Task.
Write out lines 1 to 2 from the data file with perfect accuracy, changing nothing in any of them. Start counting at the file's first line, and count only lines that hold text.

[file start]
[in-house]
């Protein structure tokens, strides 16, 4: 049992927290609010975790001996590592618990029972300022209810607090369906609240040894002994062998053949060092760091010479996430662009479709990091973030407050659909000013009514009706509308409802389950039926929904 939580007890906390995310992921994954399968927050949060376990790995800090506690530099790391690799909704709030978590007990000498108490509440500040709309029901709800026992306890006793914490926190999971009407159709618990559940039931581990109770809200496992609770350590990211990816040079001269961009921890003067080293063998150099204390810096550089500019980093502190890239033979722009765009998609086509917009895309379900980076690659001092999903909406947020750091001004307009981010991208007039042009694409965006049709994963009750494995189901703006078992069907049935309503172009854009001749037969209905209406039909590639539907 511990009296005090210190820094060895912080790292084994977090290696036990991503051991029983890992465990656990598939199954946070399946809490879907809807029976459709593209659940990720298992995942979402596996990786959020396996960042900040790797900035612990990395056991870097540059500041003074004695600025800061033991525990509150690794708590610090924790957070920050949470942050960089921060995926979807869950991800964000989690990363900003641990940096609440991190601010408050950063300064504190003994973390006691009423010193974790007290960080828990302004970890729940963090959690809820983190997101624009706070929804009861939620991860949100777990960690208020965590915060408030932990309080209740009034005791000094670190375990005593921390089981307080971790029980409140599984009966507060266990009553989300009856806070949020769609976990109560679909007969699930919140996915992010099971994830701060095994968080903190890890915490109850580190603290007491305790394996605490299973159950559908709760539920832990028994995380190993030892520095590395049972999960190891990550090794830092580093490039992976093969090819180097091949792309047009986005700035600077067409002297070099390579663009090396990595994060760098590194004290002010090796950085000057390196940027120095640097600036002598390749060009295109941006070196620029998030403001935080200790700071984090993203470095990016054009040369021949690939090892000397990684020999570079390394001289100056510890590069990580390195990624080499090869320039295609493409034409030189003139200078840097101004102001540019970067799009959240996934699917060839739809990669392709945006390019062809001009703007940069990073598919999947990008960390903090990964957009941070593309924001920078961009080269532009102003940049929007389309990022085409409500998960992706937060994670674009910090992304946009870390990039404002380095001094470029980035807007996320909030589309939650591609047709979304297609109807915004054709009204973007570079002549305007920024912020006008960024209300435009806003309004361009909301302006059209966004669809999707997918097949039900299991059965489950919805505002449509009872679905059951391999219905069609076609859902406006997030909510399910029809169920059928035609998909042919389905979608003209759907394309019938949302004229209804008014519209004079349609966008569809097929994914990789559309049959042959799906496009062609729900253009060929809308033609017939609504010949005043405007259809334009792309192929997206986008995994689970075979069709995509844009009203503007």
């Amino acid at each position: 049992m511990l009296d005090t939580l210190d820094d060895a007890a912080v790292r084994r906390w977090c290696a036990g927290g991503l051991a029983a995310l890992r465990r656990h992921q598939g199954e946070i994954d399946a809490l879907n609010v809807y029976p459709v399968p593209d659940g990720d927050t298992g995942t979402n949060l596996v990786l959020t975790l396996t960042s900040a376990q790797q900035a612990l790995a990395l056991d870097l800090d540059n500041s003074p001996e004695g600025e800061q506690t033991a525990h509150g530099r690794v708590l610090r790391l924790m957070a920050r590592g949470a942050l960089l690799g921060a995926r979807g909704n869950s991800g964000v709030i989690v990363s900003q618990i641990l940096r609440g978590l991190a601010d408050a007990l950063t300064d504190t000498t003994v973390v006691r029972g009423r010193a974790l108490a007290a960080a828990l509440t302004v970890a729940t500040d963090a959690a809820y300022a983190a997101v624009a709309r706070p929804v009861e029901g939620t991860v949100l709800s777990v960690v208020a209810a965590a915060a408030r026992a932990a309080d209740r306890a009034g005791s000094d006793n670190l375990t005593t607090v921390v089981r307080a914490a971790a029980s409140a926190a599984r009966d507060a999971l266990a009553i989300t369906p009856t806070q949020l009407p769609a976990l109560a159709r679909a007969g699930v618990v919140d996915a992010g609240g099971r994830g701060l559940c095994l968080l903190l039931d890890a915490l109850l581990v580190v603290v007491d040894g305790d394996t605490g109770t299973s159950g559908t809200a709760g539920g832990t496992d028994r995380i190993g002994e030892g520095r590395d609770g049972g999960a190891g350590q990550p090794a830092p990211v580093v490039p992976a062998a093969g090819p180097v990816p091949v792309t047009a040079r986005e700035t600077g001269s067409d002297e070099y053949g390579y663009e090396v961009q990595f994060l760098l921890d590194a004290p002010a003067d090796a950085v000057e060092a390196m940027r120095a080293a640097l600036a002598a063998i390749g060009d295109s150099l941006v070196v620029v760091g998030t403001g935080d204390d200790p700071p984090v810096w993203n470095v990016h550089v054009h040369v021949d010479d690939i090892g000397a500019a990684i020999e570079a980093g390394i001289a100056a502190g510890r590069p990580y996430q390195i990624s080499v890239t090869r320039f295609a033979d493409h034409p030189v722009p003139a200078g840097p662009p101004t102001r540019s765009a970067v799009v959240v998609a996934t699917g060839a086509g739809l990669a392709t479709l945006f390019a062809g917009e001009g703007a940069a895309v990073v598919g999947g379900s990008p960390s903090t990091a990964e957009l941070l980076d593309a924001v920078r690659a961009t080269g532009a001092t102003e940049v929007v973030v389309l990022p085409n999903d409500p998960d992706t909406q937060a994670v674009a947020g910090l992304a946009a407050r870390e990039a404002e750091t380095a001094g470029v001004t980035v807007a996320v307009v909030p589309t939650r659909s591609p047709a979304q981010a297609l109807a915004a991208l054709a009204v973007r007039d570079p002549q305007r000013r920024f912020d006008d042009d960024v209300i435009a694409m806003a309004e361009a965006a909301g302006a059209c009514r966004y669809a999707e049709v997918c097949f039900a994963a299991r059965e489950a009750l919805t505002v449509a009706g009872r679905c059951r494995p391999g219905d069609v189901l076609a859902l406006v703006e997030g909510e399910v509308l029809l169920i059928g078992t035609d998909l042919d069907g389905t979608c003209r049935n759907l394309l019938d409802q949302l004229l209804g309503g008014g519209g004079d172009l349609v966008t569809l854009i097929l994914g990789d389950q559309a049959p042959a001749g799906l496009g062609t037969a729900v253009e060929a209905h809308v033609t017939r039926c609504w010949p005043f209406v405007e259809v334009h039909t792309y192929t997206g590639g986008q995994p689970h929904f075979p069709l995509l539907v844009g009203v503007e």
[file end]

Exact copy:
[in-house]
């Protein structure tokens, strides 16, 4: 049992927290609010975790001996590592618990029972300022209810607090369906609240040894002994062998053949060092760091010479996430662009479709990091973030407050659909000013009514009706509308409802389950039926929904 939580007890906390995310992921994954399968927050949060376990790995800090506690530099790391690799909704709030978590007990000498108490509440500040709309029901709800026992306890006793914490926190999971009407159709618990559940039931581990109770809200496992609770350590990211990816040079001269961009921890003067080293063998150099204390810096550089500019980093502190890239033979722009765009998609086509917009895309379900980076690659001092999903909406947020750091001004307009981010991208007039042009694409965006049709994963009750494995189901703006078992069907049935309503172009854009001749037969209905209406039909590639539907 511990009296005090210190820094060895912080790292084994977090290696036990991503051991029983890992465990656990598939199954946070399946809490879907809807029976459709593209659940990720298992995942979402596996990786959020396996960042900040790797900035612990990395056991870097540059500041003074004695600025800061033991525990509150690794708590610090924790957070920050949470942050960089921060995926979807869950991800964000989690990363900003641990940096609440991190601010408050950063300064504190003994973390006691009423010193974790007290960080828990302004970890729940963090959690809820983190997101624009706070929804009861939620991860949100777990960690208020965590915060408030932990309080209740009034005791000094670190375990005593921390089981307080971790029980409140599984009966507060266990009553989300009856806070949020769609976990109560679909007969699930919140996915992010099971994830701060095994968080903190890890915490109850580190603290007491305790394996605490299973159950559908709760539920832990028994995380190993030892520095590395049972999960190891990550090794830092580093490039992976093969090819180097091949792309047009986005700035600077067409002297070099390579663009090396990595994060760098590194004290002010090796950085000057390196940027120095640097600036002598390749060009295109941006070196620029998030403001935080200790700071984090993203470095990016054009040369021949690939090892000397990684020999570079390394001289100056510890590069990580390195990624080499090869320039295609493409034409030189003139200078840097101004102001540019970067799009959240996934699917060839739809990669392709945006390019062809001009703007940069990073598919999947990008960390903090990964957009941070593309924001920078961009080269532009102003940049929007389309990022085409409500998960992706937060994670674009910090992304946009870390990039404002380095001094470029980035807007996320909030589309939650591609047709979304297609109807915004054709009204973007570079002549305007920024912020006008960024209300435009806003309004361009909301302006059209966004669809999707997918097949039900299991059965489950919805505002449509009872679905059951391999219905069609076609859902406006997030909510399910029809169920059928035609998909042919389905979608003209759907394309019938949302004229209804008014519209004079349609966008569809097929994914990789559309049959042959799906496009062609729900253009060929809308033609017939609504010949005043405007259809334009792309192929997206986008995994689970075979069709995509844009009203503007």